Cavaliers consumed with rebuilding and not Groh

Virginia is still rebuilding, still searching for an identity and still trying to relive the brief glory days it had in the first seven years of Groh’s tenure when the Cavaliers had five winning seasons and five bowl appearances with three victories. More importantly, the team is trying to overcome the previous two seasons when it was a combined 8-16 overall and 5-11 in the Atlantic Coast Conference.

The imprints Groh had on Virginia are still there. The new coach is Mike London, who was Groh’s former assistant, and some of his old assistant coaches and his former players remain as well.

But in this game there won’t be much time for reminiscing and reliving old times.  Virginia knows it has too much work to do and a long way to go to get the program to the level where it once was.

London, who served as a defensive line coach, recruiting coordinator and defensive coordinator in six seasons under Groh at Virginia, said he doubts he’ll talk to Groh in the days leading up to the game.

“I’m sure before game time or after game time we’ll have a chance to exchange pleasantries,” London said.

Still, London doesn't want people to misconstrue that as a negative.

“Coach Groh once hired me,” London said. “I just doubt I’ll have an opportunity to talk to him. I know the season and the obligations that coaches face on a daily basis.”

London made the typical new coach moves when he got the job at Virginia, changing most of the coaching staff and re-evaluating the players. The result has provided Virginia with a spark but no consistency.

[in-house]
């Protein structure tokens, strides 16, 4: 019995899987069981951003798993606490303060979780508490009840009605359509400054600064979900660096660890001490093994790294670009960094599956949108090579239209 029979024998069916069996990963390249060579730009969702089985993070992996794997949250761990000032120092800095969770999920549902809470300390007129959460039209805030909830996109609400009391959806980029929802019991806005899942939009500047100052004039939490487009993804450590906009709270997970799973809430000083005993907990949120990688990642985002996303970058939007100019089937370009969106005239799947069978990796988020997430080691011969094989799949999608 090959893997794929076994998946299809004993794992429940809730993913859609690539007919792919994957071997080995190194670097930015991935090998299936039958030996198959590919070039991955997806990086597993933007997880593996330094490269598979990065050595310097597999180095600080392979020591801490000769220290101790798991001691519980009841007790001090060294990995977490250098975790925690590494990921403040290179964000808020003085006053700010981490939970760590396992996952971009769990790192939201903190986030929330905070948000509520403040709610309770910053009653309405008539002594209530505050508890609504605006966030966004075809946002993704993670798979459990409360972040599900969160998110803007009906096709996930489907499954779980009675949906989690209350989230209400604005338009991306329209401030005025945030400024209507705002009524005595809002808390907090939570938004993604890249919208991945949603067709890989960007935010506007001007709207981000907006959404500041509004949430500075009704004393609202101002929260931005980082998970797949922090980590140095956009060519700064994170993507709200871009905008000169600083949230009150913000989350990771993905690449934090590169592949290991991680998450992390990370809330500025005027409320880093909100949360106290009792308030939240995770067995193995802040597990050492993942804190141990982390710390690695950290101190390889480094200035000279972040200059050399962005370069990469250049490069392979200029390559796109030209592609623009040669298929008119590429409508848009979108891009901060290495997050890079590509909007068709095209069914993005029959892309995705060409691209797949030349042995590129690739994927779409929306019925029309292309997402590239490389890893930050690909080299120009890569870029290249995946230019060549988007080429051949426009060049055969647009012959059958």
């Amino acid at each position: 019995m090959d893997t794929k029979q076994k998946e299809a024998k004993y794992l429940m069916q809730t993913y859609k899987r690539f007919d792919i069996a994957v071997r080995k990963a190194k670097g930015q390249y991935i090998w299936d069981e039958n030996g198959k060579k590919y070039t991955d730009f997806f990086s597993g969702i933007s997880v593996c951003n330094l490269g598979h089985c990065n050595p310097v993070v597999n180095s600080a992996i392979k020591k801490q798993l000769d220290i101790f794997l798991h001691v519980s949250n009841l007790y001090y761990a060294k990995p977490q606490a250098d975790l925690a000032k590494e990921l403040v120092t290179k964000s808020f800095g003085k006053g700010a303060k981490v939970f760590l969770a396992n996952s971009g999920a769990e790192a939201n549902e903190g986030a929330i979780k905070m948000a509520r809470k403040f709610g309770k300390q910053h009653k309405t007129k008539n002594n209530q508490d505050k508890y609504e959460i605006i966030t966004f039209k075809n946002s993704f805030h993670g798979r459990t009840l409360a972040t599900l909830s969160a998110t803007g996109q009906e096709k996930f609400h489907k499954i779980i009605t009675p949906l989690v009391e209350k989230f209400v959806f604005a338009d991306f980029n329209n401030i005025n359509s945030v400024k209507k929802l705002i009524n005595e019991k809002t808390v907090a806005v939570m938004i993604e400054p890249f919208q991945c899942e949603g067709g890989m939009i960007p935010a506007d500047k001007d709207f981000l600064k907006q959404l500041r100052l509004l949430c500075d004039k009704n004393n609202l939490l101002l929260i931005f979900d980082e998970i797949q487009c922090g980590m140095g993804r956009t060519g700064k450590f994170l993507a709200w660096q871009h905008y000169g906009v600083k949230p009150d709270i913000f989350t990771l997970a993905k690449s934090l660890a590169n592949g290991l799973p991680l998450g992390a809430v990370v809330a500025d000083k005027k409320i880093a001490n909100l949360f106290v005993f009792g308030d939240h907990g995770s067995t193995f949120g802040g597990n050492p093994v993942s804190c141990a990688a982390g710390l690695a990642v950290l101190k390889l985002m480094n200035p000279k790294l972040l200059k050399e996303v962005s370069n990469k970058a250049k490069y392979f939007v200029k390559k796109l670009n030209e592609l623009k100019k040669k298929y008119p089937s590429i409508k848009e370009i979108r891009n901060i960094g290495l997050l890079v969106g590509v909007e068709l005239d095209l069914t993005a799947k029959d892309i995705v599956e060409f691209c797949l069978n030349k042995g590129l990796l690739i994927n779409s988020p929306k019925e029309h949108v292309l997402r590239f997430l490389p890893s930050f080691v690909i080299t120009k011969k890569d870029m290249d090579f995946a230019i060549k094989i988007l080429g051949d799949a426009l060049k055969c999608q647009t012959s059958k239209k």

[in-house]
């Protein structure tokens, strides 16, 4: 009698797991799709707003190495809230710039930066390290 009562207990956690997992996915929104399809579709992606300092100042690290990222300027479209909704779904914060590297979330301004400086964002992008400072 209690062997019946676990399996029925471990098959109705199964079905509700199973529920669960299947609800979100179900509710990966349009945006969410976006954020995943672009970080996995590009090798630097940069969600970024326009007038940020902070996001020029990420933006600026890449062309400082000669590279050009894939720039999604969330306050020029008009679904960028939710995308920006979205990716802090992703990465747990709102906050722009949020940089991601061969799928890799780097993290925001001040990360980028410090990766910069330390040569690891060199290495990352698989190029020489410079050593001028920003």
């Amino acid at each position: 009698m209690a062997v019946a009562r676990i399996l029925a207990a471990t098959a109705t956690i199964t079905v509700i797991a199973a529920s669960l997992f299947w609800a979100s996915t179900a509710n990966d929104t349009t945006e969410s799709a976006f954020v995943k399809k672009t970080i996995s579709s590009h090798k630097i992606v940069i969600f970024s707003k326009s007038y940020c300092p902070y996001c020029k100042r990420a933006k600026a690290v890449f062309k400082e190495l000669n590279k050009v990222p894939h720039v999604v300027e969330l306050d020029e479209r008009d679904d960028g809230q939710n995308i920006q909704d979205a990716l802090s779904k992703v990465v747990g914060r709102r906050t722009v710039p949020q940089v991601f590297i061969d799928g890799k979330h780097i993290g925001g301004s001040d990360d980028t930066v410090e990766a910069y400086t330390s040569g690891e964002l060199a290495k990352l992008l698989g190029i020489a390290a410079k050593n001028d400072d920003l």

The Cavaliers (2-2, 0-1) have alternated between wins and losses in each game this season, and are still trying to find their identity as a team. Are they the upstart group that lost 17-14 at Southern California, which was ranked 16th at the time, on Sept. 11? Or are they the same team that was outclassed in a 34-14 home loss to Florida State in its conference opener last week?

“We are a work in progress,” London said.

And progress is something that the Virginia administration and fans felt they weren’t making under Groh the last two seasons.

That eventually is the main reason why Groh was fired. Frank Quayle, the color analyst for the Virginia Sports Network, which does radio broadcasts of the Cavaliers games, said that when Groh was fired the team struggling, and he had poor relationships with the media and the fans.

Quayle said Groh is a good coach, who worked very hard and had a bond with his players, but he just couldn’t turn things around the last two seasons, especially last season.

Virginia finished last season with a six-game losing streak.

“It was spiraling down, and I think the change was needed,” Quayle said.

Both Virginia and Groh have moved on. London, the first African-American head football coach in the history of Virginia athletics, has brought excitement to a program needing a boost.

Groh has helped to solidify the Georgia Tech defense.

“I know the media will play (the first game between Groh and Virginia) up,” Quayle said.

London understands the situation better than most.

"It's not personally awkward. I've been coaching college ball for quite a time. He and I know this is the reality of the business. ... Your paths cross so many different ways. The bottom line is we are competitors. There's much respect that I have for him."

Support real journalism. Support local journalism. Subscribe to The Atlanta Journal-Constitution today. See offers.

Your subscription to the Atlanta Journal-Constitution funds in-depth reporting and investigations that keep you informed. Thank you for supporting real journalism.